|Beranek receives National Medal
President Bush presented Leo Beranek '36 with the National Medal of Science at the White House in November. Beranek is considered the pioneer of modern acoustic technology and an important figure in the early development of the Internet.
The former Cornell College trustee earned a PhD from Harvard University and headed a team to improve voice communication in WWII military bombers and tanks. He later taught at Harvard and Massachusetts Institute of Technology, ran a television station in Boston for 11 years, and wrote seven books. In 1948, he and two MIT colleagues created the acoustical consulting firm Bolt Beranek & Newman. They filled concert halls with clarity and quieted buildings (including the United Nations building), jet engine test cells, submarines, and naval ships.
Beranek has said his beginning at Cornell "had a little bit of heavenly luck." In August 1931, in the midst of the Great Depression, Leo went to withdraw his life savings of $500 to pay his first year's tuition and books at Cornell. The teller hesitated, summoned the manager, and after learning Beranek was entering college, gave it to him. The next morning the bank didn't open. It had failed.
In addition to being Cornell's 150th year, 2003 was also the year of sesquicentennial celebrations for Steinway & Sons pianos and for a grassy area in New York the locals like to call Central Park.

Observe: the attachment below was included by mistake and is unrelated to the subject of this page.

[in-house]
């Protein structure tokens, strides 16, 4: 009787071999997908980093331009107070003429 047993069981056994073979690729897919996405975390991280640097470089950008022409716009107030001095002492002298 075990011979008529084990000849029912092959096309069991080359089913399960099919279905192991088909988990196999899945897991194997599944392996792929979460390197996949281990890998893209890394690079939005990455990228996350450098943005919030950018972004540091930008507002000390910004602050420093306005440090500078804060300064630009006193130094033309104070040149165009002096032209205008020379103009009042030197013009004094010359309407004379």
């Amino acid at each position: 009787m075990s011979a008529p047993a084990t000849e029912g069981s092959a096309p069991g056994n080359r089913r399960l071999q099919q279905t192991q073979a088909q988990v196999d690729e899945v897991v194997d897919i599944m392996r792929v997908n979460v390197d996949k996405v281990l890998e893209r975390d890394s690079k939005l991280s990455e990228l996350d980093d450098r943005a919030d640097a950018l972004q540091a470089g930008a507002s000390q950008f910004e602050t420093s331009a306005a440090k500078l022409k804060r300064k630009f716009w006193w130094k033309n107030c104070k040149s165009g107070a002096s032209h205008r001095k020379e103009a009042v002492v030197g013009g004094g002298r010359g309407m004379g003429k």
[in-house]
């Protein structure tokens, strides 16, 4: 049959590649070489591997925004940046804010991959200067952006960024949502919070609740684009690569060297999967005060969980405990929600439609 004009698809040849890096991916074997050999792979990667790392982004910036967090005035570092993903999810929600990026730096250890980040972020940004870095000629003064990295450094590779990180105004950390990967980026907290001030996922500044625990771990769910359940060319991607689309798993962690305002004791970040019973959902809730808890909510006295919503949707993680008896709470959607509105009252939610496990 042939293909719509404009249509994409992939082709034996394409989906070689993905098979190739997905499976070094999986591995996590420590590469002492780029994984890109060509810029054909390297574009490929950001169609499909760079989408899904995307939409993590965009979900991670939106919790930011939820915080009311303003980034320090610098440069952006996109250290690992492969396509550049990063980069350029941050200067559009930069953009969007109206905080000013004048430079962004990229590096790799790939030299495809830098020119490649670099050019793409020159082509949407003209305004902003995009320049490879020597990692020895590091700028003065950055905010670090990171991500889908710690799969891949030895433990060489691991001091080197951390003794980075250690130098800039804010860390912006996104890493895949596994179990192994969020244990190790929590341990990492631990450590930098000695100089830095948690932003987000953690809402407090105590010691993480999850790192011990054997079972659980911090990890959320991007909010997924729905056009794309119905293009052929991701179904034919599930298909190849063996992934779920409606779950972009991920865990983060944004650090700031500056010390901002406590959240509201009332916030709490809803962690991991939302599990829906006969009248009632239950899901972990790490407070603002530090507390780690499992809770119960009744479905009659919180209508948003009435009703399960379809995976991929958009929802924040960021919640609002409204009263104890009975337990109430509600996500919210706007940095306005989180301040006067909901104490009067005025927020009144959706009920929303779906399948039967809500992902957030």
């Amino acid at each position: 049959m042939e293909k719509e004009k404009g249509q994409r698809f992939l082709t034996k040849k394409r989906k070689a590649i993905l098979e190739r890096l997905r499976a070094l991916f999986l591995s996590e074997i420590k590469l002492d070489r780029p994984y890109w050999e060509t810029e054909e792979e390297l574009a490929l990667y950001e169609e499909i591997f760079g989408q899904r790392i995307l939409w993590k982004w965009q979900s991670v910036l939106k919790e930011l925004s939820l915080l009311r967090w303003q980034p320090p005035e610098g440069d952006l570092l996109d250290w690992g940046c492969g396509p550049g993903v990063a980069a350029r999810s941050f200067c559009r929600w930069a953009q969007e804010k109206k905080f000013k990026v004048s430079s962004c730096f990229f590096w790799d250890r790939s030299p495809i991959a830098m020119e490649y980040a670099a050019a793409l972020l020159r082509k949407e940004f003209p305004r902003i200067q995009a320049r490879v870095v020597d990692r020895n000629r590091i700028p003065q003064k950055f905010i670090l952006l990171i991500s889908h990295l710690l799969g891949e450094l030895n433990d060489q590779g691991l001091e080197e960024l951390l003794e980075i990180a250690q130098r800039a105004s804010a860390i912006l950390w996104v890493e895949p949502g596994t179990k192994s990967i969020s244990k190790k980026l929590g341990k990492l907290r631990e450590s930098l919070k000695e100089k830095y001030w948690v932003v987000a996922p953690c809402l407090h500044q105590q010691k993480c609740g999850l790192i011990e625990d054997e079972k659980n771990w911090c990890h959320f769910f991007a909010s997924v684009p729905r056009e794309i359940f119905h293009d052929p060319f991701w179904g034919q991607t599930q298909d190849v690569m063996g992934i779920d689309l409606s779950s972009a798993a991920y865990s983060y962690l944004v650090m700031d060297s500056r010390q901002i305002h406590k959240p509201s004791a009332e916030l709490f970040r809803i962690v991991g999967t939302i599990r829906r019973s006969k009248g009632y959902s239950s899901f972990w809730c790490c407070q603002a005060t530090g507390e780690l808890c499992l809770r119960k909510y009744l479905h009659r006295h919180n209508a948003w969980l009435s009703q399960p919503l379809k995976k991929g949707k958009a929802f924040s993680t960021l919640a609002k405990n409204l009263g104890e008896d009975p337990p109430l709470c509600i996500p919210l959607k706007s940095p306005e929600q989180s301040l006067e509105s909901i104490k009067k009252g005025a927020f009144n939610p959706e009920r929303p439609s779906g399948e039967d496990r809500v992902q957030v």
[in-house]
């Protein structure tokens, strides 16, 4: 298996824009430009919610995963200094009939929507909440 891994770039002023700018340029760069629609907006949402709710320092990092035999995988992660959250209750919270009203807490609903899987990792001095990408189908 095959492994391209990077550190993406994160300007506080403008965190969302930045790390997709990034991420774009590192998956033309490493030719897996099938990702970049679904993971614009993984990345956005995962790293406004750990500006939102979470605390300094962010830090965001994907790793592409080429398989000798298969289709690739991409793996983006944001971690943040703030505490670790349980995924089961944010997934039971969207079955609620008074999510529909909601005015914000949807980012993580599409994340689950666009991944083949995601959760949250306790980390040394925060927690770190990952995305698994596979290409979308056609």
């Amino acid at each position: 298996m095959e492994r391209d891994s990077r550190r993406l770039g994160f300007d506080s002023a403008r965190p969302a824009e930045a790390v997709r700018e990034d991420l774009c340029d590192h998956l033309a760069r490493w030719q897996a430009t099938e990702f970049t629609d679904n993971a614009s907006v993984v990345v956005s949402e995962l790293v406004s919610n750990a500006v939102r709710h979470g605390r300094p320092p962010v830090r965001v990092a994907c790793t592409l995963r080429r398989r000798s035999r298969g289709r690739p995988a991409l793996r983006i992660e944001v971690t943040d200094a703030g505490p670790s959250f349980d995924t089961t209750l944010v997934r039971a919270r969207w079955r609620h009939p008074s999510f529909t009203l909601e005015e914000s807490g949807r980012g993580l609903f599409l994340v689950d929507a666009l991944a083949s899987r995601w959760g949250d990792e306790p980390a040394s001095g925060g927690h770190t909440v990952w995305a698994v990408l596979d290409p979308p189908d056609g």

Since 1853 Steinway has made it its purpose to craft the finest pianos. Since that same year, Cornell has tried to craft the finest minds. Need a stronger connection? In 1870, William Steinway wrote to his dealers that the Steinway piano forte would be the exclusive piano of the Theodore Thomas Grand Orchestra (renamed the Chicago Symphony in 1913). Then, from 1903 through 1963, that same orchestra made yearly visits to perform at Cornell.
Central Park and Cornell College share a closer connection. It's possible to look at Central Park's 26,000 trees, 58 miles of pathways, 843 acres, and 25 million visitors a year and believe it has little in common with Cornell College. But 150 years of history have brought them together. Cornell and Central Park share in the bond of being recognized by the National Register. Central Park is a National Historic Landmark, while Cornell was the first campus listed in its entirety on the National Register of Historic Places.
Senate sends a message
Student Senate has donated $5,000 to the college endowment, earmarked for faculty and staff salaries.
"We wanted to send a message to the board of trustees and administration," said Senate president Liz Ditlevson, a junior from St. Cloud, Minn. "The faculty are very good and we feel they should be compensated accordingly."
President Les Garner called the donation "a very generous act." Cornell faculty salaries rank ninth out of 13 colleges in the Associated Colleges of the Midwest who reported salaries.